**Content warning: This is one person’s story; everyone will have unique experiences in recovery and beyond. Some stories may mention eating disorder thoughts, behaviors, and symptoms. Please use your discretion when reading and speak with your support system as needed.
Lisa Whalen’s book, Stable Weight: A Memoir of Hunger, Horses, and Hope, is now available from Hopewell Publications. Her writing has also appeared in An Introvert in an Extrovert World; The Simpsons’ Beloved Springfield; Introvert, Dear; and Adanna, among other publications. Whalen has a Ph.D. in postsecondary and adult education and an M.A. in creative and critical writing. She teaches composition, creative writing, literature, and journalism at North Hennepin Community College, where she was selected Minnesota College Faculty Association Educator of the Year in 2019. In her spare time, she is an equestrian and volunteer for the Animal Humane Society. Learn more at her website, and follow her on social media @LisaIrishWhalen.
“Describe how the antagonist drives your book’s plot.”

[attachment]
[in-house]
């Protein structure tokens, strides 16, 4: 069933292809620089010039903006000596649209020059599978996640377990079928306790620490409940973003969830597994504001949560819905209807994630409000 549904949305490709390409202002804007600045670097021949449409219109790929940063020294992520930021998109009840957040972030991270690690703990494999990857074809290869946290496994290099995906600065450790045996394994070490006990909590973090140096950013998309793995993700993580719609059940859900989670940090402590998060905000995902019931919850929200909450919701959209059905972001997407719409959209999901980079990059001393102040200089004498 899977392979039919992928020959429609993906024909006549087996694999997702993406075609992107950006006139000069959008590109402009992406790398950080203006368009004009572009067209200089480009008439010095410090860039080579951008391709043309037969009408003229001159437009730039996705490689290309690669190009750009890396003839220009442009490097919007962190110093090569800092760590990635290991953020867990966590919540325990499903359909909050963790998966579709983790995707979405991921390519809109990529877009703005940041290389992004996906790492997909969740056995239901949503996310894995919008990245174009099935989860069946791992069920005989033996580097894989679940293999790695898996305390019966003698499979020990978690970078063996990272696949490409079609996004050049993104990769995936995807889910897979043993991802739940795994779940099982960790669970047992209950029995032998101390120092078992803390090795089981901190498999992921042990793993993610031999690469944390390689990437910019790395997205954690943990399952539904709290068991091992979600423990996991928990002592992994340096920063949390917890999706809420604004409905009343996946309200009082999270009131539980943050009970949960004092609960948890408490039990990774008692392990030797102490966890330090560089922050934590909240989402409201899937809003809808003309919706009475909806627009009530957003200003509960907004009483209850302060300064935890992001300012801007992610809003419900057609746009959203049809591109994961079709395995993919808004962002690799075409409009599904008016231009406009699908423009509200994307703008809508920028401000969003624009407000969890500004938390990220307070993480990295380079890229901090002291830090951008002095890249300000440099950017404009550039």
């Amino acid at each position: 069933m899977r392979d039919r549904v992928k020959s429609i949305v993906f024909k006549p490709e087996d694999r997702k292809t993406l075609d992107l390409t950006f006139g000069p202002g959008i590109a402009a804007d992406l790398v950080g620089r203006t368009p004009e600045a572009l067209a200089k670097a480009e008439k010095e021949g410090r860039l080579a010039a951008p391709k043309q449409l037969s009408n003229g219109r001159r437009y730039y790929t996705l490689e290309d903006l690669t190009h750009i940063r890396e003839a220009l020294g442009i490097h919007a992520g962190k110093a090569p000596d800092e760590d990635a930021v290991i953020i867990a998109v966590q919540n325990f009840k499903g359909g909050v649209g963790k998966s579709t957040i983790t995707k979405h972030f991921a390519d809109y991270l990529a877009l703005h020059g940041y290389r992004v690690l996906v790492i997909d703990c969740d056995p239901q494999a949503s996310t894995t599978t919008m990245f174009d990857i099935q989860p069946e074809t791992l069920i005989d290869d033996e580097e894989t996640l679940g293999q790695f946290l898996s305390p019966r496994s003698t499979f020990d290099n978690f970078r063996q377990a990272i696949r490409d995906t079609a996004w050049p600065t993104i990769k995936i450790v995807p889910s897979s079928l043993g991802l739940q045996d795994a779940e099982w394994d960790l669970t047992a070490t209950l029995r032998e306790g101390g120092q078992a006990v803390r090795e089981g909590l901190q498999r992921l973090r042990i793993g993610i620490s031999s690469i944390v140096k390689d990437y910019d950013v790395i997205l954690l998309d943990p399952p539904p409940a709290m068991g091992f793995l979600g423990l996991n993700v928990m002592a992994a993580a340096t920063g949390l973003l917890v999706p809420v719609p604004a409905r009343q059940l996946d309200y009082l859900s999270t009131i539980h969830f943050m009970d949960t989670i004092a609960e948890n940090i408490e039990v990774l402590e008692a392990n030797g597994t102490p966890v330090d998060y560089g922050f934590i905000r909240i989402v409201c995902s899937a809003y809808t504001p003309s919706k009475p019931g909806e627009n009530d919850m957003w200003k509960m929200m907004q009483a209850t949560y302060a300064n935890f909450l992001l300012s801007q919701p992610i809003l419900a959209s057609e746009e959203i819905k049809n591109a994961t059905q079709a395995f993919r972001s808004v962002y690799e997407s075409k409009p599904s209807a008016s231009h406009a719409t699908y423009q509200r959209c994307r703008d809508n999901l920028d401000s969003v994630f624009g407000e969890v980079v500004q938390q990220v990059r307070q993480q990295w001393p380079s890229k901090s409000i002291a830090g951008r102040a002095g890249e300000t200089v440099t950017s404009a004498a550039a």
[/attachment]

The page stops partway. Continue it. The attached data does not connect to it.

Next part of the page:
Those were the instructions 74 other authors and I received as we prepared to attend a conference in New York City. The conference would teach us how to pitch our books to agents or publishers, which involved a lot more time, research, and effort than I realized. We were told that to get the most out of each session, we should complete some assignments before we arrived. The first was describing how our book’s antagonist (villain) drives our story’s plot. It was a straightforward task for every author…except me. The others had written novels; I had written a memoir describing how The Emily Program helped me recover from an eating disorder. My story doesn’t have an antagonist, I thought, frustrated.